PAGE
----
June 1, 2020

The startup waging war against cows farts

Burp-preventing algae cow feed: Is this the most significant innovation in the dairy industry since pasteurised milk?

A Swedish startup attempting to reduce global greenhouse gas emissions by stopping cows from burping and farting has raised €500k to industrialise the process.

Around 4% of global greenhouse gas emissions come from livestock, twice as much as the emissions from all air travel. There are 1.5bn cattle in the world, which each produce between 70kg and 120kg of methane each per year.

Environmental scientists have long been looking for a way to reduce methane from cows, with efforts to breed different types of cows and change their diet. There is even a burp-collecting backpack that has been designed (although is not widely used).


But on Monday, one Swedish startup, Volta Greentech, said it had raised SEK 5m (around €500,000) to industrialise the production of a type of red algae which, according to the company, reduces cow production of methane gases by up to 80%.

The round was led by investor Claes Dinkelspiel, the Kjell & Märta Beijers Foundation and a number of angel investors. The company is also backed by some of the biggest figures in Nordic tech: Peter Carlsson, chief executive at Northvolt, the super angel Hampus Jakobsson, and Joachim Karthäuser, chief technology officer at Climeon.

Challenges ahead

Founder Fredrik Åkerman said that the company's next two big challenges were producing the algae in large enough volumes at a low cost, and developing a business model that creates incentives for farmers to use the solution on their farms.

“If we can solve these two challenges, we can eliminate 4% of global greenhouse gas emissions,” he said. 

Last year, Volta Greentech raised €300,000 to develop a lab in Stockholm. The lab team on Monday said it has now mapped the optimal growing conditions for the algae, which lays the foundation for the production recipe which can now be used in large-scale production.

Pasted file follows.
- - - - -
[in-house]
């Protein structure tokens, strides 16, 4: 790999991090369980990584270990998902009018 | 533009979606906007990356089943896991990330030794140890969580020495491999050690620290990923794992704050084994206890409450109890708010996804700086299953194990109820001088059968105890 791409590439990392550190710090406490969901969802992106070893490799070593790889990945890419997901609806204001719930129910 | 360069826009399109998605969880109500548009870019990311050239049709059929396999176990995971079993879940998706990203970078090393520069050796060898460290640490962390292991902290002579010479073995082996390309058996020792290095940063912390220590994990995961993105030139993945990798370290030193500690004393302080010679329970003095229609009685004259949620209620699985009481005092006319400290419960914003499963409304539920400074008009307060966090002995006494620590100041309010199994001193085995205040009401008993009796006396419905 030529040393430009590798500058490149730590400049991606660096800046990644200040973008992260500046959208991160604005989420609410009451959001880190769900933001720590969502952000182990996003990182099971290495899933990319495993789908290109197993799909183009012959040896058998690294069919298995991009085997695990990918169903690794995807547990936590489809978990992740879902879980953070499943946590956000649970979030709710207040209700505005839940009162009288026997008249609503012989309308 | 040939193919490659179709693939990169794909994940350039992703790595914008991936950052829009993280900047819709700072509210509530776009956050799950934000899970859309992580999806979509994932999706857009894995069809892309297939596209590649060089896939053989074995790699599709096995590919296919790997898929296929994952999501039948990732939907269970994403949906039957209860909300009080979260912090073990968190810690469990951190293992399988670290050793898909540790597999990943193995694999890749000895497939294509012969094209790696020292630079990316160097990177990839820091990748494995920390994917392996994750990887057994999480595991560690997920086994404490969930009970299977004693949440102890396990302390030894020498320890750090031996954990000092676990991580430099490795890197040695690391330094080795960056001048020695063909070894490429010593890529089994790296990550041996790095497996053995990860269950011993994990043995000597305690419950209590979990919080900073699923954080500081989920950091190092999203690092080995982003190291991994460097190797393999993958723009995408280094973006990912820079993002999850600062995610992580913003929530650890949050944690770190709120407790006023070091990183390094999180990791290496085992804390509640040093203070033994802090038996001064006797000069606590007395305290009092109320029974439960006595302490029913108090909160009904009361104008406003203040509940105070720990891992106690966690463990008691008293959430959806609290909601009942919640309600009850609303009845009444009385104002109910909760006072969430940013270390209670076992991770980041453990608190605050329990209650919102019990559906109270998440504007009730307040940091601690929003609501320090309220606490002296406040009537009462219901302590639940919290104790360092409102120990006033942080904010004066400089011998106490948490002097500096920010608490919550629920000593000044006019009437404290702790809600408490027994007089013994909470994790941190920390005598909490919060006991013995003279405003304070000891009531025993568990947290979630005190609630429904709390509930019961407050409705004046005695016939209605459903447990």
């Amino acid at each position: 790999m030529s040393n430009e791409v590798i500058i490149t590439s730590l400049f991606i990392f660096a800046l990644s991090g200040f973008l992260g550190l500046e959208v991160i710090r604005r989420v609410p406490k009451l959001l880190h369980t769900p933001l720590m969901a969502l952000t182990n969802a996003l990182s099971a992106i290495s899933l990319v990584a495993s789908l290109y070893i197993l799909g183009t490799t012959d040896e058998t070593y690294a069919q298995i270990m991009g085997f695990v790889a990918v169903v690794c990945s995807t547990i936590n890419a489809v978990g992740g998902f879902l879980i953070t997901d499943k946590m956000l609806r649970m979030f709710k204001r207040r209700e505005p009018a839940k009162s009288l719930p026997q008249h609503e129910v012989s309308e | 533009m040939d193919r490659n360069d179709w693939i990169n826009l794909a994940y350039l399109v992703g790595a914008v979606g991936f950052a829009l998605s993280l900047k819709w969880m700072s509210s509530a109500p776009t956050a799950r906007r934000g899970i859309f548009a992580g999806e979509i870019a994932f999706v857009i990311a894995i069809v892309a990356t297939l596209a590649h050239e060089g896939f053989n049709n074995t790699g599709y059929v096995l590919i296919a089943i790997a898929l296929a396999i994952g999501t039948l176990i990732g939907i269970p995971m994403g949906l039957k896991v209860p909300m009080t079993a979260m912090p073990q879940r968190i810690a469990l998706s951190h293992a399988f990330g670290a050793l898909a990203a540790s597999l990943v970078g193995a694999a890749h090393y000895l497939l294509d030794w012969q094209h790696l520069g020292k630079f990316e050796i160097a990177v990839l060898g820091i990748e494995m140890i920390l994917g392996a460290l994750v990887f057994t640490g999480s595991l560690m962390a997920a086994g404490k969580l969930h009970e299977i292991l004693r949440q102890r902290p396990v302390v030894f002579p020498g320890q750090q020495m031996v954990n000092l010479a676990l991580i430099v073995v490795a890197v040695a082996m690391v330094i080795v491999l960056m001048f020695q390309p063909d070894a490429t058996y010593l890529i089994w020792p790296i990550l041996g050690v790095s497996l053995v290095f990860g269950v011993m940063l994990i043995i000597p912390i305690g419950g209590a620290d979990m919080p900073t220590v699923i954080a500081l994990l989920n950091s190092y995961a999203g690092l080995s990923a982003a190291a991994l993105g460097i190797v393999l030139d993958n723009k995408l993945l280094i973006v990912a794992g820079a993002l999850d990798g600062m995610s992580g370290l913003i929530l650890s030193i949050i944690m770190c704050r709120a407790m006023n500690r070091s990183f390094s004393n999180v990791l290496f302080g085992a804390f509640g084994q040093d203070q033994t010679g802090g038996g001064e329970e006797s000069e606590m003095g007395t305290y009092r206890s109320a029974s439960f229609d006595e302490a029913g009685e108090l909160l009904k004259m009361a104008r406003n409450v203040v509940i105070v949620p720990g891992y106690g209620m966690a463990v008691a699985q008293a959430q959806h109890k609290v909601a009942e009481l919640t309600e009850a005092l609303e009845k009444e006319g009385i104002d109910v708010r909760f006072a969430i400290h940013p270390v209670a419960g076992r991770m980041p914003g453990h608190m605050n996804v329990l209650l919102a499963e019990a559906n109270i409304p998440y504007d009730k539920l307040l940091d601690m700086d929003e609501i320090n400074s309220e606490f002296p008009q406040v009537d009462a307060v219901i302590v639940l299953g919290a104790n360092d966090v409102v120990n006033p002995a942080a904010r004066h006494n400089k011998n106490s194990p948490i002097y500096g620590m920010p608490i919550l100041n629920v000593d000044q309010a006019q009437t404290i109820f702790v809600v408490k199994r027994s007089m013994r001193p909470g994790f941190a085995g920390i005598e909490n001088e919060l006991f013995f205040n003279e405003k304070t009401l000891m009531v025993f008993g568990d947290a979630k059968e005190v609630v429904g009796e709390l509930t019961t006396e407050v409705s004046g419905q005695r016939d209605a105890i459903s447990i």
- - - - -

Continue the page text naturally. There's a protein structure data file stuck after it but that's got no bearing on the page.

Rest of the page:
The company is also expanding to a pilot facility in Lysekil, a small town on the west coast of Sweden. "In Lysekil we’re developing the first large-scale production facility based on the recipe from the lab, which will prove that we can cultivate the algae on a large scale,” said Angelo Demeter, cofounder and head of R&D.

“Once we’ve done this, we’ll be ready to scale up the production, based on the pilot facility,” he said.

In parallel with establishing the Lysekil production facility, a separate pilot is ongoing, with several figures from the Swedish food sector, focusing on refining the business model.

“We’ve realised the importance of cooperating with the entire value chain, from farmer to consumer, to get this to work, and that’s why we’re working with all the key value chain actors in a joint pilot project to make sure our solution gets deployed’, said Åkerman.

“Our ambition is to make this the industry standard. In Sweden alone, these emissions represent 5.7% of the country’s total greenhouse gas emissions, and we can reduce them by 80%,” he adds. “This has the potential to become the most significant innovation in the industry since pasteurised milk.”